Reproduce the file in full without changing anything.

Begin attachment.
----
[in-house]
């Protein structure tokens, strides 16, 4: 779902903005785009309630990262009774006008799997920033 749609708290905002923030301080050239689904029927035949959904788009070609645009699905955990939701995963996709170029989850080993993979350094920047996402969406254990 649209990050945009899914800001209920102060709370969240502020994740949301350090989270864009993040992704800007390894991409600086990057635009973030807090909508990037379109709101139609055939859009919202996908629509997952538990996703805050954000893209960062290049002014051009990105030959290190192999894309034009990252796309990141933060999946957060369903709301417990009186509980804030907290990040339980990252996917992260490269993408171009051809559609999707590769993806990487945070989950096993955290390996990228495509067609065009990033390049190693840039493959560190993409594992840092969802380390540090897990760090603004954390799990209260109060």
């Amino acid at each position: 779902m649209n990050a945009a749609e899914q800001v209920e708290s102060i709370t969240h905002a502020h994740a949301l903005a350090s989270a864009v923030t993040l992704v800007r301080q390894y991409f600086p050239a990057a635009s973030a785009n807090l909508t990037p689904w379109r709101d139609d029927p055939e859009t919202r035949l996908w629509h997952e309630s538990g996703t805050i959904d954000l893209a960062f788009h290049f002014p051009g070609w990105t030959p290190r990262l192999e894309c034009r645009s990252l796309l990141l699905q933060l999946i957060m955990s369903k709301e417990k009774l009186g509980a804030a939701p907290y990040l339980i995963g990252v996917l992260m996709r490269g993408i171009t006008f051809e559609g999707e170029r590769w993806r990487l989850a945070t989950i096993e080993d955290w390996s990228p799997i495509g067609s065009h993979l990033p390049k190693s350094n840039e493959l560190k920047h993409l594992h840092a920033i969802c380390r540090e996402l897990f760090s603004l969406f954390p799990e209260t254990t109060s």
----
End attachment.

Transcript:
[in-house]
């Protein structure tokens, strides 16, 4: 779902903005785009309630990262009774006008799997920033 749609708290905002923030301080050239689904029927035949959904788009070609645009699905955990939701995963996709170029989850080993993979350094920047996402969406254990 649209990050945009899914800001209920102060709370969240502020994740949301350090989270864009993040992704800007390894991409600086990057635009973030807090909508990037379109709101139609055939859009919202996908629509997952538990996703805050954000893209960062290049002014051009990105030959290190192999894309034009990252796309990141933060999946957060369903709301417990009186509980804030907290990040339980990252996917992260490269993408171009051809559609999707590769993806990487945070989950096993955290390996990228495509067609065009990033390049190693840039493959560190993409594992840092969802380390540090897990760090603004954390799990209260109060």
């Amino acid at each position: 779902m649209n990050a945009a749609e899914q800001v209920e708290s102060i709370t969240h905002a502020h994740a949301l903005a350090s989270a864009v923030t993040l992704v800007r301080q390894y991409f600086p050239a990057a635009s973030a785009n807090l909508t990037p689904w379109r709101d139609d029927p055939e859009t919202r035949l996908w629509h997952e309630s538990g996703t805050i959904d954000l893209a960062f788009h290049f002014p051009g070609w990105t030959p290190r990262l192999e894309c034009r645009s990252l796309l990141l699905q933060l999946i957060m955990s369903k709301e417990k009774l009186g509980a804030a939701p907290y990040l339980i995963g990252v996917l992260m996709r490269g993408i171009t006008f051809e559609g999707e170029r590769w993806r990487l989850a945070t989950i096993e080993d955290w390996s990228p799997i495509g067609s065009h993979l990033p390049k190693s350094n840039e493959l560190k920047h993409l594992h840092a920033i969802c380390r540090e996402l897990f760090s603004l969406f954390p799990e209260t254990t109060s």